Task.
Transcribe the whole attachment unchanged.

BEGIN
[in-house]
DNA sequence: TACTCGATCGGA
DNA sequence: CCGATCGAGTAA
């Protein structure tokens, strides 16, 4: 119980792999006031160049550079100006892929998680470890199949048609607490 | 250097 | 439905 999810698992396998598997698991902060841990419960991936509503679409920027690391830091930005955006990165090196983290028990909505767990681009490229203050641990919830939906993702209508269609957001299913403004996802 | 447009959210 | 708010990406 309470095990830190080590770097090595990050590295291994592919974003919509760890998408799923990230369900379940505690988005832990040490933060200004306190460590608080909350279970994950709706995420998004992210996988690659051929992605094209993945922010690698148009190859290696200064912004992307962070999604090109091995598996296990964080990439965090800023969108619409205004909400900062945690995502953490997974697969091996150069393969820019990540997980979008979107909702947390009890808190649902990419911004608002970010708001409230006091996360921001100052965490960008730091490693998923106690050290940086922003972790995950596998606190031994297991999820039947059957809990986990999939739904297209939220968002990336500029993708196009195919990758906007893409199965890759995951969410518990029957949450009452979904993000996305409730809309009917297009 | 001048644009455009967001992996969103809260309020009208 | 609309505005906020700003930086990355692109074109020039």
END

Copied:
[in-house]
DNA sequence: TACTCGATCGGA
DNA sequence: CCGATCGAGTAA
């Protein structure tokens, strides 16, 4: 119980792999006031160049550079100006892929998680470890199949048609607490 | 250097 | 439905 999810698992396998598997698991902060841990419960991936509503679409920027690391830091930005955006990165090196983290028990909505767990681009490229203050641990919830939906993702209508269609957001299913403004996802 | 447009959210 | 708010990406 309470095990830190080590770097090595990050590295291994592919974003919509760890998408799923990230369900379940505690988005832990040490933060200004306190460590608080909350279970994950709706995420998004992210996988690659051929992605094209993945922010690698148009190859290696200064912004992307962070999604090109091995598996296990964080990439965090800023969108619409205004909400900062945690995502953490997974697969091996150069393969820019990540997980979008979107909702947390009890808190649902990419911004608002970010708001409230006091996360921001100052965490960008730091490693998923106690050290940086922003972790995950596998606190031994297991999820039947059957809990986990999939739904297209939220968002990336500029993708196009195919990758906007893409199965890759995951969410518990029957949450009452979904993000996305409730809309009917297009 | 001048644009455009967001992996969103809260309020009208 | 609309505005906020700003930086990355692109074109020039």